Selection Control

Today is the first day of classes in New York City. While I await my second period class, I’ll take a moment to post something interesting I gleaned while reading my first professional development book of the year, Dr. Mel Levine’s excellent and humane One Mind at a Time (New York: Simon & Schuster, 2002). If you work with special education students, and particularly students with limited attention spans, your will recognize the cognitive phenomena Dr. Levine describes.

Selection control, in Mel Levine’s words, is a cognitive process in which “…attention rapidly inspects candidates for admission to the thinking brain, filters out and discards what it deems irrelevant, welcomes a chosen few stimuli into consciousness, and then invites the most timely and informative of these selections to penetrate deeply enough to be understood and/or remembered or else used right away.” In the following paragraph, Dr. Levine spells out the challenges that teachers working with students with attentional difficulties face: “Selection control disposes of worthless stimuli, such as the quiet hum of a fluorescent bulb or the mauve hue of your teacher’s panty hose or totally irrelevant memories that may be competing for attention. Selection control does not actually interpret or put to use what we hear or see; it just picks out the very best items, the most important and currently relevant data. Selection control that works well is especially valuable in view of the fact that a mind has very little capacity from moment to moment for brand-new information. The entryway that leads to conscious awareness is narrow; space is limited. So selection control is obliged to be highly refined.”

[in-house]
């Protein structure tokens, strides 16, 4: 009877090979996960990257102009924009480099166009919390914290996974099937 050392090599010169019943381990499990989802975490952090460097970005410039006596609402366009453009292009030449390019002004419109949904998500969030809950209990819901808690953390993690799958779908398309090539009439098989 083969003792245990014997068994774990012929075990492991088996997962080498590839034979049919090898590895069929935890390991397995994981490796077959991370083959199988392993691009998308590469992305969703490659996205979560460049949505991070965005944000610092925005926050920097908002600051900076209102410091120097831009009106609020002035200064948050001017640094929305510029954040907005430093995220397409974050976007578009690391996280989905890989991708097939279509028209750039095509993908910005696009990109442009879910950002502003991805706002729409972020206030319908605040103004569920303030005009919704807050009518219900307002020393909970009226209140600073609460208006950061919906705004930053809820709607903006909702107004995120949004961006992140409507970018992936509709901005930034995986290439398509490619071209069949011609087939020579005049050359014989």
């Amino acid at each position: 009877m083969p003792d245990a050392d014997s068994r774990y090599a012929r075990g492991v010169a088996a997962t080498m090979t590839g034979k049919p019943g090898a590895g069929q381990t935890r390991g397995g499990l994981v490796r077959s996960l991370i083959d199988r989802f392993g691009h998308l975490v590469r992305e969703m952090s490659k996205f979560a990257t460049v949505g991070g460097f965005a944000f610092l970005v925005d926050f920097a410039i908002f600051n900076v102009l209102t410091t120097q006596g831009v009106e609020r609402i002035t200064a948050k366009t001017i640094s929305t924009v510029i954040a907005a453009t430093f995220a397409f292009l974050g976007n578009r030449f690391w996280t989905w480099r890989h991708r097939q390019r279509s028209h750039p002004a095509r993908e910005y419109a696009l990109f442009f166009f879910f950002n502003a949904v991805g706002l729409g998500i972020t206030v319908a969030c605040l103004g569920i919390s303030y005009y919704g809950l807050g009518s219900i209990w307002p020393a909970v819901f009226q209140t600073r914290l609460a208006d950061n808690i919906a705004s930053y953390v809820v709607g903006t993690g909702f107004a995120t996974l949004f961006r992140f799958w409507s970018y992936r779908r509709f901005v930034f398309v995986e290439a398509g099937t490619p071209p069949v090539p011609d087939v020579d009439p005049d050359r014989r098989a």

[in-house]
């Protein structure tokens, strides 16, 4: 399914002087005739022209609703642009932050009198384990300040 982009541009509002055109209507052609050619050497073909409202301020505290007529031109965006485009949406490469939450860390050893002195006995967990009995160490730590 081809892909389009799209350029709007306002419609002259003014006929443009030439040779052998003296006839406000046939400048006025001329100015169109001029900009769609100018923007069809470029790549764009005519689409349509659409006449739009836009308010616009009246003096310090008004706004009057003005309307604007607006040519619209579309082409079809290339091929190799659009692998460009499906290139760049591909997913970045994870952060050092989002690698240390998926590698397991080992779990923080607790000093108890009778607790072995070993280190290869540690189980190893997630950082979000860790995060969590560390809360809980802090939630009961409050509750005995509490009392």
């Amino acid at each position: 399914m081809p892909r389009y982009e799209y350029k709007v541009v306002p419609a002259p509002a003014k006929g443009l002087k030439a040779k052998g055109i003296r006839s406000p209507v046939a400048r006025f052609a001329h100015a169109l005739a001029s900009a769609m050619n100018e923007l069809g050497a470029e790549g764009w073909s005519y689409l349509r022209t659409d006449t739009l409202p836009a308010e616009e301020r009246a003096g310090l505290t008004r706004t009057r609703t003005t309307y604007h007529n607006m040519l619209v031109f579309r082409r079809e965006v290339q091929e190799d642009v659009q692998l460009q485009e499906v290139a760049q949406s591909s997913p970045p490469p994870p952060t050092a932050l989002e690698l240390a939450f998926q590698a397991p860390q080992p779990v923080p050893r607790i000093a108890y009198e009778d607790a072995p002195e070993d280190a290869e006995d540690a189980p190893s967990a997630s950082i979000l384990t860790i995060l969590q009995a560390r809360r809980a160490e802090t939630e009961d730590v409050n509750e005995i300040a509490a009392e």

Dr Levine continues, with this idea for a lesson plan: “To tighten selection control among his entire class, one teacher I work with, John Reilly, gave students an article to read and asked them to summarize it in one hundred words or less. After they submitted their summaries, he returned these and asked the kids to write a fifty-word summary of their summary. The following week they were asked to write a twenty-five-word summary of their fifty-word summary. All the while he emphasized the critical importance of determining relative degrees of importance in globs of information, a great academic lesson.”

At some point this year, I’ll develop a lesson plan for this form of writing assignment, which looks like a good way to assist students in developing their own methods and habits of selection control.

 

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